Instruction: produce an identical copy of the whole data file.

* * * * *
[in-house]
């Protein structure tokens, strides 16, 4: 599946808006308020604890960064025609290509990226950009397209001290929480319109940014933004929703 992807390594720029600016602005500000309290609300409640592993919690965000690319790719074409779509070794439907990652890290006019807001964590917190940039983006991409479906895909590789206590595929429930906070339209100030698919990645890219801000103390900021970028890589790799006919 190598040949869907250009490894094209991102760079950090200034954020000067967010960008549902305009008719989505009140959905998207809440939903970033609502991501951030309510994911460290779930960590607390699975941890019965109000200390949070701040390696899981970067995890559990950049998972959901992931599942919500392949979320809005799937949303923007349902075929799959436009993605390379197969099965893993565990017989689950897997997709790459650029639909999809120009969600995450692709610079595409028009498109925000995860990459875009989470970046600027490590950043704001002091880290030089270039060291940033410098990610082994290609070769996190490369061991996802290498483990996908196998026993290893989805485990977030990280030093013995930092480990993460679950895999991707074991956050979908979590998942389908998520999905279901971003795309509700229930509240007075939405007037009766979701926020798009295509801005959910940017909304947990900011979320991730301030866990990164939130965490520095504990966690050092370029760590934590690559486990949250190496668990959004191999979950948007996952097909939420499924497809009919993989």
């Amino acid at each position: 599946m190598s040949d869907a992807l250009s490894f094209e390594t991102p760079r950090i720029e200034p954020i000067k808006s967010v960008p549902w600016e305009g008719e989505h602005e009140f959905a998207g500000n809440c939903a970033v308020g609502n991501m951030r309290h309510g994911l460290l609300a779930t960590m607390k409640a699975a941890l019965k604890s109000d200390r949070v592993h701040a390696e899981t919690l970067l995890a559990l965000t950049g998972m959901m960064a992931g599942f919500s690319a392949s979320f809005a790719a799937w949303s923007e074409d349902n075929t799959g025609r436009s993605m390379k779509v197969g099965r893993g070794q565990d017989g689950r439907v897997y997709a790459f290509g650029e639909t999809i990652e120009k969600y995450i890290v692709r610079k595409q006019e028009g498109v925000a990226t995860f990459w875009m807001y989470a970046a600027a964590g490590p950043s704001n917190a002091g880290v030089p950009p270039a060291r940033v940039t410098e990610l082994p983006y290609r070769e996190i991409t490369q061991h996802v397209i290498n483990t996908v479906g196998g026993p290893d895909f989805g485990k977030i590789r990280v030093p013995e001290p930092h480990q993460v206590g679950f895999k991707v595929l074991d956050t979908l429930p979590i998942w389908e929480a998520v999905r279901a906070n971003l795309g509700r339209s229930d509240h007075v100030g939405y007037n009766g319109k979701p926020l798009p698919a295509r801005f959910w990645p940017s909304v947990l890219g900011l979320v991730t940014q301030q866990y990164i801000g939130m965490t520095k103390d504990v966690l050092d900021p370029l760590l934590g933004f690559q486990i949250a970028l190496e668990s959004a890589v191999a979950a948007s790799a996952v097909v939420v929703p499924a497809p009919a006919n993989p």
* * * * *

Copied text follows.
[in-house]
């Protein structure tokens, strides 16, 4: 599946808006308020604890960064025609290509990226950009397209001290929480319109940014933004929703 992807390594720029600016602005500000309290609300409640592993919690965000690319790719074409779509070794439907990652890290006019807001964590917190940039983006991409479906895909590789206590595929429930906070339209100030698919990645890219801000103390900021970028890589790799006919 190598040949869907250009490894094209991102760079950090200034954020000067967010960008549902305009008719989505009140959905998207809440939903970033609502991501951030309510994911460290779930960590607390699975941890019965109000200390949070701040390696899981970067995890559990950049998972959901992931599942919500392949979320809005799937949303923007349902075929799959436009993605390379197969099965893993565990017989689950897997997709790459650029639909999809120009969600995450692709610079595409028009498109925000995860990459875009989470970046600027490590950043704001002091880290030089270039060291940033410098990610082994290609070769996190490369061991996802290498483990996908196998026993290893989805485990977030990280030093013995930092480990993460679950895999991707074991956050979908979590998942389908998520999905279901971003795309509700229930509240007075939405007037009766979701926020798009295509801005959910940017909304947990900011979320991730301030866990990164939130965490520095504990966690050092370029760590934590690559486990949250190496668990959004191999979950948007996952097909939420499924497809009919993989």
């Amino acid at each position: 599946m190598s040949d869907a992807l250009s490894f094209e390594t991102p760079r950090i720029e200034p954020i000067k808006s967010v960008p549902w600016e305009g008719e989505h602005e009140f959905a998207g500000n809440c939903a970033v308020g609502n991501m951030r309290h309510g994911l460290l609300a779930t960590m607390k409640a699975a941890l019965k604890s109000d200390r949070v592993h701040a390696e899981t919690l970067l995890a559990l965000t950049g998972m959901m960064a992931g599942f919500s690319a392949s979320f809005a790719a799937w949303s923007e074409d349902n075929t799959g025609r436009s993605m390379k779509v197969g099965r893993g070794q565990d017989g689950r439907v897997y997709a790459f290509g650029e639909t999809i990652e120009k969600y995450i890290v692709r610079k595409q006019e028009g498109v925000a990226t995860f990459w875009m807001y989470a970046a600027a964590g490590p950043s704001n917190a002091g880290v030089p950009p270039a060291r940033v940039t410098e990610l082994p983006y290609r070769e996190i991409t490369q061991h996802v397209i290498n483990t996908v479906g196998g026993p290893d895909f989805g485990k977030i590789r990280v030093p013995e001290p930092h480990q993460v206590g679950f895999k991707v595929l074991d956050t979908l429930p979590i998942w389908e929480a998520v999905r279901a906070n971003l795309g509700r339209s229930d509240h007075v100030g939405y007037n009766g319109k979701p926020l798009p698919a295509r801005f959910w990645p940017s909304v947990l890219g900011l979320v991730t940014q301030q866990y990164i801000g939130m965490t520095k103390d504990v966690l050092d900021p370029l760590l934590g933004f690559q486990i949250a970028l190496e668990s959004a890589v191999a979950a948007s790799a996952v097909v939420v929703p499924a497809p009919a006919n993989p």